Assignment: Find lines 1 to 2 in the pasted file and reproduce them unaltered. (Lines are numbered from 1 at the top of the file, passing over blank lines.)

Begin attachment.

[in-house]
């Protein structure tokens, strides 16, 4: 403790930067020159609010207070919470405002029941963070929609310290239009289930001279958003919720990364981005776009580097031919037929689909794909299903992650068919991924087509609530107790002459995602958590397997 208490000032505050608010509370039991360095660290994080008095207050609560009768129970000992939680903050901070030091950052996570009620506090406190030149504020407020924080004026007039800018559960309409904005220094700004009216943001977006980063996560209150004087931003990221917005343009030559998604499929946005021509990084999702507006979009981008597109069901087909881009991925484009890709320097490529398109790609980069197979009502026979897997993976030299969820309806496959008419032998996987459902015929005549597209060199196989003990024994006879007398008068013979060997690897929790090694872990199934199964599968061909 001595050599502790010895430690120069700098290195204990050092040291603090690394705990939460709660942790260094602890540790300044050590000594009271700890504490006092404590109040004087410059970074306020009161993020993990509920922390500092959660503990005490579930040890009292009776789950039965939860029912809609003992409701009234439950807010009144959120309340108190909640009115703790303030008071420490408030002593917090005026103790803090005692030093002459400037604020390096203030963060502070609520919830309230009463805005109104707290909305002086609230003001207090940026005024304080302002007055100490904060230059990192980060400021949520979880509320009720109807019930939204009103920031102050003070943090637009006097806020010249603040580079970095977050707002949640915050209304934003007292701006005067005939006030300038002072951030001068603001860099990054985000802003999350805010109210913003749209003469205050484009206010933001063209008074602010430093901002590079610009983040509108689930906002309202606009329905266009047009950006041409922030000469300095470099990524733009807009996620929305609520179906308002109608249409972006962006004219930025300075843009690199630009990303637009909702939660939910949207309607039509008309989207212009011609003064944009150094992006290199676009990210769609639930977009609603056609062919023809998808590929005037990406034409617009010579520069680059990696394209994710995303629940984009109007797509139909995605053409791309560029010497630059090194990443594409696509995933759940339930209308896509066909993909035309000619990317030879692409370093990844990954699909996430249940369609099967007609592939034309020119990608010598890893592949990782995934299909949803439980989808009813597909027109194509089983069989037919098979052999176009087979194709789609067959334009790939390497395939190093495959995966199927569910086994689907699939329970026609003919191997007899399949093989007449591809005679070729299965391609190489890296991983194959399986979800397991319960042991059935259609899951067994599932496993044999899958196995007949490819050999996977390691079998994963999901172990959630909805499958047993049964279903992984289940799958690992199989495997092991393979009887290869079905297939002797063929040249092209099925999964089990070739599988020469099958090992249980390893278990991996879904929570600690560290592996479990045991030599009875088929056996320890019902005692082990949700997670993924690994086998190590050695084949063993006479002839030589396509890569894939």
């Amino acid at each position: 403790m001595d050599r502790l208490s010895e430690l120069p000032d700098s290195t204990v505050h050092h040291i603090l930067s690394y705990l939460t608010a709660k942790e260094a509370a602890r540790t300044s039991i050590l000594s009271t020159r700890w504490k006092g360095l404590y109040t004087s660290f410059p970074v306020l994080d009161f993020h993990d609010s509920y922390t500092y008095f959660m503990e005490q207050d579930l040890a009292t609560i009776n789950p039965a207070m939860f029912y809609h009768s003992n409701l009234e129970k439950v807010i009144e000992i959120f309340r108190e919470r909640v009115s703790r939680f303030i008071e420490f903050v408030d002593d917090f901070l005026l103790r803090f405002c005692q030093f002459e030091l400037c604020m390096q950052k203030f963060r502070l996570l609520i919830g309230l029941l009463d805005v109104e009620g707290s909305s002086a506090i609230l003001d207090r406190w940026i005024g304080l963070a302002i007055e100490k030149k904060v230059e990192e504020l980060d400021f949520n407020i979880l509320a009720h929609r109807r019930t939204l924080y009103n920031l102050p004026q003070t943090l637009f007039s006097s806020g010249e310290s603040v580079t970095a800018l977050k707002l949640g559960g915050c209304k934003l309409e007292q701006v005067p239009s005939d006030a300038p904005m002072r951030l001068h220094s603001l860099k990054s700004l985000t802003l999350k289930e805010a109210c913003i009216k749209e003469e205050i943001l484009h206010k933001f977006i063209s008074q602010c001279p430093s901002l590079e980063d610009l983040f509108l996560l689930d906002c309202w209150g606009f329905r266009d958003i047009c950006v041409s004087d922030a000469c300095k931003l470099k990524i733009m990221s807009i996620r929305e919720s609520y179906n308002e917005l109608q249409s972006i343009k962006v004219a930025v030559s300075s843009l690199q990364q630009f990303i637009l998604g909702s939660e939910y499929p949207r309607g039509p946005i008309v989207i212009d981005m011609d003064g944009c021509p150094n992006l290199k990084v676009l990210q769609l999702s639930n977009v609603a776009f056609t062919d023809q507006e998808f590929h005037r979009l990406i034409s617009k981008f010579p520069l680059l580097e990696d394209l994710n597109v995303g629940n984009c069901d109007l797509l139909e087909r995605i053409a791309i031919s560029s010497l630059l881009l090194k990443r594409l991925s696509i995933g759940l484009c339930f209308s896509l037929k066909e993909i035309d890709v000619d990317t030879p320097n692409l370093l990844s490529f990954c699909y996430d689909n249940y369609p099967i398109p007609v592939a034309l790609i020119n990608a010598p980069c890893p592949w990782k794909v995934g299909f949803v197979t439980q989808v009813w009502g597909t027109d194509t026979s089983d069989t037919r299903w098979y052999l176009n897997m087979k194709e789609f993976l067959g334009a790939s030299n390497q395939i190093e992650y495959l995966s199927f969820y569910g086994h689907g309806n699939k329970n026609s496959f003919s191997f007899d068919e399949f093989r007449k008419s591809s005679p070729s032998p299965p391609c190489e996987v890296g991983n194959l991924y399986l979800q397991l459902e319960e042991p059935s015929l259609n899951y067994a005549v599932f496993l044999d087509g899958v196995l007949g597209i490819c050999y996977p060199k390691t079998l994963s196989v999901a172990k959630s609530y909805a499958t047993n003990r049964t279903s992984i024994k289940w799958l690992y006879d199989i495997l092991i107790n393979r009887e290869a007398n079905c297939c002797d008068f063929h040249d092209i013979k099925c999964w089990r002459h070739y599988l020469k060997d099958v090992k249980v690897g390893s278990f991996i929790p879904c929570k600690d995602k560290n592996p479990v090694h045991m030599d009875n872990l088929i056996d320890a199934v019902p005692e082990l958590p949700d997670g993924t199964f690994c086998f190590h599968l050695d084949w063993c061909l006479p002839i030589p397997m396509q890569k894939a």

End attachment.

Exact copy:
[in-house]
């Protein structure tokens, strides 16, 4: 403790930067020159609010207070919470405002029941963070929609310290239009289930001279958003919720990364981005776009580097031919037929689909794909299903992650068919991924087509609530107790002459995602958590397997 208490000032505050608010509370039991360095660290994080008095207050609560009768129970000992939680903050901070030091950052996570009620506090406190030149504020407020924080004026007039800018559960309409904005220094700004009216943001977006980063996560209150004087931003990221917005343009030559998604499929946005021509990084999702507006979009981008597109069901087909881009991925484009890709320097490529398109790609980069197979009502026979897997993976030299969820309806496959008419032998996987459902015929005549597209060199196989003990024994006879007398008068013979060997690897929790090694872990199934199964599968061909 001595050599502790010895430690120069700098290195204990050092040291603090690394705990939460709660942790260094602890540790300044050590000594009271700890504490006092404590109040004087410059970074306020009161993020993990509920922390500092959660503990005490579930040890009292009776789950039965939860029912809609003992409701009234439950807010009144959120309340108190909640009115703790303030008071420490408030002593917090005026103790803090005692030093002459400037604020390096203030963060502070609520919830309230009463805005109104707290909305002086609230003001207090940026005024304080302002007055100490904060230059990192980060400021949520979880509320009720109807019930939204009103920031102050003070943090637009006097806020010249603040580079970095977050707002949640915050209304934003007292701006005067005939006030300038002072951030001068603001860099990054985000802003999350805010109210913003749209003469205050484009206010933001063209008074602010430093901002590079610009983040509108689930906002309202606009329905266009047009950006041409922030000469300095470099990524733009807009996620929305609520179906308002109608249409972006962006004219930025300075843009690199630009990303637009909702939660939910949207309607039509008309989207212009011609003064944009150094992006290199676009990210769609639930977009609603056609062919023809998808590929005037990406034409617009010579520069680059990696394209994710995303629940984009109007797509139909995605053409791309560029010497630059090194990443594409696509995933759940339930209308896509066909993909035309000619990317030879692409370093990844990954699909996430249940369609099967007609592939034309020119990608010598890893592949990782995934299909949803439980989808009813597909027109194509089983069989037919098979052999176009087979194709789609067959334009790939390497395939190093495959995966199927569910086994689907699939329970026609003919191997007899399949093989007449591809005679070729299965391609190489890296991983194959399986979800397991319960042991059935259609899951067994599932496993044999899958196995007949490819050999996977390691079998994963999901172990959630909805499958047993049964279903992984289940799958690992199989495997092991393979009887290869079905297939002797063929040249092209099925999964089990070739599988020469099958090992249980390893278990991996879904929570600690560290592996479990045991030599009875088929056996320890019902005692082990949700997670993924690994086998190590050695084949063993006479002839030589396509890569894939």